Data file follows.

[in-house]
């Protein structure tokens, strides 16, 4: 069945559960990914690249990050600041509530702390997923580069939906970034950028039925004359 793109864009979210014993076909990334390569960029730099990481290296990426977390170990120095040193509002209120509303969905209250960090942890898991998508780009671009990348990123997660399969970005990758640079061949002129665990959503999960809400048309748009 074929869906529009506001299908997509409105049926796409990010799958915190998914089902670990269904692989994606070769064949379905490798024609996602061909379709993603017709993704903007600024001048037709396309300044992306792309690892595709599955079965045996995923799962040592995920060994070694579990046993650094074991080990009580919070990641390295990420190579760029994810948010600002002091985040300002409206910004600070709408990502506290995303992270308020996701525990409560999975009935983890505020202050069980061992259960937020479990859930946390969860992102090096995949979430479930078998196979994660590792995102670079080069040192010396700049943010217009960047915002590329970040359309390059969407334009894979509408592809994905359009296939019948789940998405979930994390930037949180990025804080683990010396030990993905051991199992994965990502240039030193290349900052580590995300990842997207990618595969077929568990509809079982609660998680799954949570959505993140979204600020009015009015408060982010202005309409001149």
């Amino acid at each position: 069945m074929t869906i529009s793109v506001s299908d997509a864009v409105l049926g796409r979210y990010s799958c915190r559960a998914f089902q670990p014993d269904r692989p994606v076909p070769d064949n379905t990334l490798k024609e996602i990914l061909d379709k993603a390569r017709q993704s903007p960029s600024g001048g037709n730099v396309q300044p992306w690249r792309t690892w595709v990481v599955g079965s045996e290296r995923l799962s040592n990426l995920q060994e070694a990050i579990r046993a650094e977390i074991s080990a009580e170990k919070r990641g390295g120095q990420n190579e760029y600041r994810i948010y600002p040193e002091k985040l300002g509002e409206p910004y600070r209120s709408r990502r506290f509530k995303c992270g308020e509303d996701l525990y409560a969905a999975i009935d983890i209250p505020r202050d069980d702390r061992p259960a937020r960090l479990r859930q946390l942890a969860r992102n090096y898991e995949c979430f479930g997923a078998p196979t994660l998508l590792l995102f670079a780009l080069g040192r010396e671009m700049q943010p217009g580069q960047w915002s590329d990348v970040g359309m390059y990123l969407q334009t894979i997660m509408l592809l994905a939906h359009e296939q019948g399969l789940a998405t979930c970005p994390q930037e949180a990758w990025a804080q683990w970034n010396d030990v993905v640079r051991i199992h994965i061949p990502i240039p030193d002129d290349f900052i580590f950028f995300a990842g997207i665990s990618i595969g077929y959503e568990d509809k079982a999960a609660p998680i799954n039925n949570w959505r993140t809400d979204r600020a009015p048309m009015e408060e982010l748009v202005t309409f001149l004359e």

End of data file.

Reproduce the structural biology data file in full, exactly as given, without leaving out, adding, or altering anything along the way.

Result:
[in-house]
């Protein structure tokens, strides 16, 4: 069945559960990914690249990050600041509530702390997923580069939906970034950028039925004359 793109864009979210014993076909990334390569960029730099990481290296990426977390170990120095040193509002209120509303969905209250960090942890898991998508780009671009990348990123997660399969970005990758640079061949002129665990959503999960809400048309748009 074929869906529009506001299908997509409105049926796409990010799958915190998914089902670990269904692989994606070769064949379905490798024609996602061909379709993603017709993704903007600024001048037709396309300044992306792309690892595709599955079965045996995923799962040592995920060994070694579990046993650094074991080990009580919070990641390295990420190579760029994810948010600002002091985040300002409206910004600070709408990502506290995303992270308020996701525990409560999975009935983890505020202050069980061992259960937020479990859930946390969860992102090096995949979430479930078998196979994660590792995102670079080069040192010396700049943010217009960047915002590329970040359309390059969407334009894979509408592809994905359009296939019948789940998405979930994390930037949180990025804080683990010396030990993905051991199992994965990502240039030193290349900052580590995300990842997207990618595969077929568990509809079982609660998680799954949570959505993140979204600020009015009015408060982010202005309409001149």
């Amino acid at each position: 069945m074929t869906i529009s793109v506001s299908d997509a864009v409105l049926g796409r979210y990010s799958c915190r559960a998914f089902q670990p014993d269904r692989p994606v076909p070769d064949n379905t990334l490798k024609e996602i990914l061909d379709k993603a390569r017709q993704s903007p960029s600024g001048g037709n730099v396309q300044p992306w690249r792309t690892w595709v990481v599955g079965s045996e290296r995923l799962s040592n990426l995920q060994e070694a990050i579990r046993a650094e977390i074991s080990a009580e170990k919070r990641g390295g120095q990420n190579e760029y600041r994810i948010y600002p040193e002091k985040l300002g509002e409206p910004y600070r209120s709408r990502r506290f509530k995303c992270g308020e509303d996701l525990y409560a969905a999975i009935d983890i209250p505020r202050d069980d702390r061992p259960a937020r960090l479990r859930q946390l942890a969860r992102n090096y898991e995949c979430f479930g997923a078998p196979t994660l998508l590792l995102f670079a780009l080069g040192r010396e671009m700049q943010p217009g580069q960047w915002s590329d990348v970040g359309m390059y990123l969407q334009t894979i997660m509408l592809l994905a939906h359009e296939q019948g399969l789940a998405t979930c970005p994390q930037e949180a990758w990025a804080q683990w970034n010396d030990v993905v640079r051991i199992h994965i061949p990502i240039p030193d002129d290349f900052i580590f950028f995300a990842g997207i665990s990618i595969g077929y959503e568990d509809k079982a999960a609660p998680i799954n039925n949570w959505r993140t809400d979204r600020a009015p048309m009015e408060e982010l748009v202005t309409f001149l004359e």